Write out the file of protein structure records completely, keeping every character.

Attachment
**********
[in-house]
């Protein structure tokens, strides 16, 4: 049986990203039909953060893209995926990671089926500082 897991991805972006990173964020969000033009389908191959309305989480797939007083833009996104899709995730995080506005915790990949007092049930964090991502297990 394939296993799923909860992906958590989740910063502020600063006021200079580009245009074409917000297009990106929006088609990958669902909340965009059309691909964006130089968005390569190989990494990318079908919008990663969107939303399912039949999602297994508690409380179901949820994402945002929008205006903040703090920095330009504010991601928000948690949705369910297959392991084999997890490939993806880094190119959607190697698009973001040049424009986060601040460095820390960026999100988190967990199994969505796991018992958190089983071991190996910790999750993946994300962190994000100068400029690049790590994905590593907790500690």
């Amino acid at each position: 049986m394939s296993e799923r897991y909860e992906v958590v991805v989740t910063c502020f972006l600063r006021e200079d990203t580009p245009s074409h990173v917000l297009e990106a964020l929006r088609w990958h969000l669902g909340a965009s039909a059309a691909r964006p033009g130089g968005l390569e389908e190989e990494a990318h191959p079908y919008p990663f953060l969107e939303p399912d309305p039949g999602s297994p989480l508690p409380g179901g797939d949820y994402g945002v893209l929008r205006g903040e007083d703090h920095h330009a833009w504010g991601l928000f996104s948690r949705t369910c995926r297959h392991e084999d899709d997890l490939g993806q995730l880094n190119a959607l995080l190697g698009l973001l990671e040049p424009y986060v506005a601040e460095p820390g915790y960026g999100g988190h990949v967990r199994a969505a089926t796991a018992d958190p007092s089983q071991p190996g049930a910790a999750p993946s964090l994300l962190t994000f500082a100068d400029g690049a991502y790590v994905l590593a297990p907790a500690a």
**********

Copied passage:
[in-house]
């Protein structure tokens, strides 16, 4: 049986990203039909953060893209995926990671089926500082 897991991805972006990173964020969000033009389908191959309305989480797939007083833009996104899709995730995080506005915790990949007092049930964090991502297990 394939296993799923909860992906958590989740910063502020600063006021200079580009245009074409917000297009990106929006088609990958669902909340965009059309691909964006130089968005390569190989990494990318079908919008990663969107939303399912039949999602297994508690409380179901949820994402945002929008205006903040703090920095330009504010991601928000948690949705369910297959392991084999997890490939993806880094190119959607190697698009973001040049424009986060601040460095820390960026999100988190967990199994969505796991018992958190089983071991190996910790999750993946994300962190994000100068400029690049790590994905590593907790500690």
């Amino acid at each position: 049986m394939s296993e799923r897991y909860e992906v958590v991805v989740t910063c502020f972006l600063r006021e200079d990203t580009p245009s074409h990173v917000l297009e990106a964020l929006r088609w990958h969000l669902g909340a965009s039909a059309a691909r964006p033009g130089g968005l390569e389908e190989e990494a990318h191959p079908y919008p990663f953060l969107e939303p399912d309305p039949g999602s297994p989480l508690p409380g179901g797939d949820y994402g945002v893209l929008r205006g903040e007083d703090h920095h330009a833009w504010g991601l928000f996104s948690r949705t369910c995926r297959h392991e084999d899709d997890l490939g993806q995730l880094n190119a959607l995080l190697g698009l973001l990671e040049p424009y986060v506005a601040e460095p820390g915790y960026g999100g988190h990949v967990r199994a969505a089926t796991a018992d958190p007092s089983q071991p190996g049930a910790a999750p993946s964090l994300l962190t994000f500082a100068d400029g690049a991502y790590v994905l590593a297990p907790a500690a």